- Wednesday, 22 February 2017 00:07
The Filwood Quietway is proposed to link the south of the city with the centre. It is one of the main elements of the £19m Cycling Ambition Fund to upgrade walking and cycling routes across the city. There are four sections, with different characteristics, and different processes for consultation and planning: Whitehouse Street, Victoria Park, St John’s Lane and Wedmore Vale, and the Northern Slopes. The Filwood Quietway section of the TravelWest website has a lot of background and detail. The Victoria Park proposals were withdrawn ‘for further consultation’ in January 2017. We have submitted a response to the proposal for Wedmore Vale and St John’s Lane.
Our full response is here: BCyC.Consults.Wed.Vale.ND.13.2.17
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- Tuesday, 06 December 2016 12:05
Cycling UK and the Bristol Cycling Campaign are excited to host a Space for Cycling workshop in Bristol.
The aim of the event is to engage with local campaign groups, council members and the wider public in the West of England, to share expertise and ideas, to network and to gear up for the next stage in the Space for Cycling campaign!
Date: 10 December 2016
Cost: Donation or free
Register your interest here
The day will consist of a series of workshops, below is the day’s agenda:
||Workshop 1: Creating a ‘Tube map‘ network of cycle-friendly routes – using the Propensity to Cycle Tool and Google Drawing
||Workshop 2: Forming/Running a Campaign + intro to online webtools
||Workshop 3: Cyclescape – what is it and how can you use it?
||Workshop 4: National political context and lobbying your local authority – a chance to ask your Councillors what works!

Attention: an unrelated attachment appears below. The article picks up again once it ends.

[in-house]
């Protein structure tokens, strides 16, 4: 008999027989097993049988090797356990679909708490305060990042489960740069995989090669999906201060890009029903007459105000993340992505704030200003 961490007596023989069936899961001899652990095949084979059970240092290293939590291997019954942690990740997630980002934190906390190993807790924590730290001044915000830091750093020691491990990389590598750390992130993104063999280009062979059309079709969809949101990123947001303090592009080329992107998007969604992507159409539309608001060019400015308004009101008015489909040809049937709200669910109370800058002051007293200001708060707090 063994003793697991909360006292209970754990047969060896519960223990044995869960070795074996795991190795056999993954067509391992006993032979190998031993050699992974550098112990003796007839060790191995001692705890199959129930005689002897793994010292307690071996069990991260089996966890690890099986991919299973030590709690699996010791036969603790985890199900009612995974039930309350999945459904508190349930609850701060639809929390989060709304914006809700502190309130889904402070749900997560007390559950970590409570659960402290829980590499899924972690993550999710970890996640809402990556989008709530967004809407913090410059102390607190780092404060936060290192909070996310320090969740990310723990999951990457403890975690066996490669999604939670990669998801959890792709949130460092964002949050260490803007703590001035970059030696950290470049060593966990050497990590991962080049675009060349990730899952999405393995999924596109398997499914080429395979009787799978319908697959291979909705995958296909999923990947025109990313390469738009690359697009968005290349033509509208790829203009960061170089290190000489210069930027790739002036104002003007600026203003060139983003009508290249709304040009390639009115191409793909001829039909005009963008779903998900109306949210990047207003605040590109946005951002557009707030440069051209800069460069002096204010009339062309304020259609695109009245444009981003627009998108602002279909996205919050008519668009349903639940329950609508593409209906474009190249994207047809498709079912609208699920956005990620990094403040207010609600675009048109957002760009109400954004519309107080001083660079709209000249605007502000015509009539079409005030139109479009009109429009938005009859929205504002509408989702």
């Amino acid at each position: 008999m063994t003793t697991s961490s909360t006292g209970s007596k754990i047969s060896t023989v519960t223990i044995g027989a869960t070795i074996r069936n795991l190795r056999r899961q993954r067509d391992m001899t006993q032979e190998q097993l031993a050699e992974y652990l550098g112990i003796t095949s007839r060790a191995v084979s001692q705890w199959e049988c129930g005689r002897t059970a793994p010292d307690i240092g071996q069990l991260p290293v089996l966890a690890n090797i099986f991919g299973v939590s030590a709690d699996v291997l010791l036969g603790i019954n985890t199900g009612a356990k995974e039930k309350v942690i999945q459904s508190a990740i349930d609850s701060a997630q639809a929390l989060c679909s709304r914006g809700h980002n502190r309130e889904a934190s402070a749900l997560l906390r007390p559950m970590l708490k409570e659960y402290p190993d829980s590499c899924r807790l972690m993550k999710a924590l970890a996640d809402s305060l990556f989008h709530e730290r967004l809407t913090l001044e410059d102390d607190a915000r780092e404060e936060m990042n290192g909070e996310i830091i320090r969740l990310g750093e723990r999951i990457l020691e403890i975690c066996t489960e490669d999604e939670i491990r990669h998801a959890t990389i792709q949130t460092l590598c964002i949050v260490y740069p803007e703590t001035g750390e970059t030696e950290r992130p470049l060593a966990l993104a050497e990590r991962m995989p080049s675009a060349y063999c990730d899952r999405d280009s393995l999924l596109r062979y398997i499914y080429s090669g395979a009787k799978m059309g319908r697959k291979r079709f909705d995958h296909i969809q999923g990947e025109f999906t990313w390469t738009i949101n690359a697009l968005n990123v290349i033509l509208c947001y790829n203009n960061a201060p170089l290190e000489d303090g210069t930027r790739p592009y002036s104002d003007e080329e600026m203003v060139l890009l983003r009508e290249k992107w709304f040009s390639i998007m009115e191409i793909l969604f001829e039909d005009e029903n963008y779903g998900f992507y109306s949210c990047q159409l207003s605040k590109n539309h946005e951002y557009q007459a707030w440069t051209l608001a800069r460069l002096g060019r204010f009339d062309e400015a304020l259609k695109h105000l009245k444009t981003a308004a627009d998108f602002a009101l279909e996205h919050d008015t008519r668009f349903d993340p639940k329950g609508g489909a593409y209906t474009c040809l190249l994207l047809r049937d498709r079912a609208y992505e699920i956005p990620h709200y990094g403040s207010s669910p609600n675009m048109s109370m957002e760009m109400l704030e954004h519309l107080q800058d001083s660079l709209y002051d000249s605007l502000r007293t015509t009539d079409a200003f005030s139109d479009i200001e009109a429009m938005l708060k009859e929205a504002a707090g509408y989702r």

||Tea break/find rooms
||Workshop 5: Infrastructure safari/auditing using the Cycle Environment Assessment Tool
||Workshop 6: Local campaigning stories – experiences from Bristol
||Workshop 7: Battling ‘bikelash’ – media strategy
||Tea break/find rooms
Venue: St James Priory
Time: Please arrive at 10:00 for a 10:30 start. Event will end at 16:30.
Register your interest here
- Thursday, 01 December 2016 13:59
Did you know that Gloucester Road was one of Bristol’s busiest cycle routes? What’s more, the number of people cycling has doubled in the last ten years whereas motor vehicle numbers have dropped by a fifth. These facts can be seen from Department for Transport Traffic Counts.
So what does this tell us? Bristol’s Cycling City money has been well spent? Not quite. Significant Cycling City money was not spent on Gloucester Road infrastructure as the end of project report makes clear. In fact people on bikes are using this route despite, not because of, its facilities for them.
As anyone who has cycled into, or out of, the City on Gloucester Road knows the only “cycling infrastructure” is, essentially, paint and bus lanes. And bus lanes are for both a human on a bike (100 kilos) and a double decker (15 tons) – hardly fair or equal!
Gloucester Road is popular because it goes where people on bikes want to go; travelling, often commuting, in and out of the City Centre from the
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- Saturday, 08 October 2016 11:39
It’s not news in Bristol (or anywhere else) but here’s more evidence from New York about the astonishing returns on investment in cycling [4,5]. The really astonishing thing is that in spite of overwhelming evidence  and sound policies [2,3], the necessary transformation in approach still seems so far away.
We wonder if the new transport powers for the new ‘Metro Mayor’ can repeat lessons from London, or Leicester to get a step change in Bristol.
 NICE PH41 Walking and cycling: local measures to promote walking and cycling as forms of travel or recreation
 Bristol Cycle Strategy published
 Bike Life – Taking the pulse of bike life in Bristol
 24: Economic Benefits of Cycling
 30: Cost Benefit Analysis of walking and cycle track networks
Money spent on cycle infrastructure delivers longer, healthier lives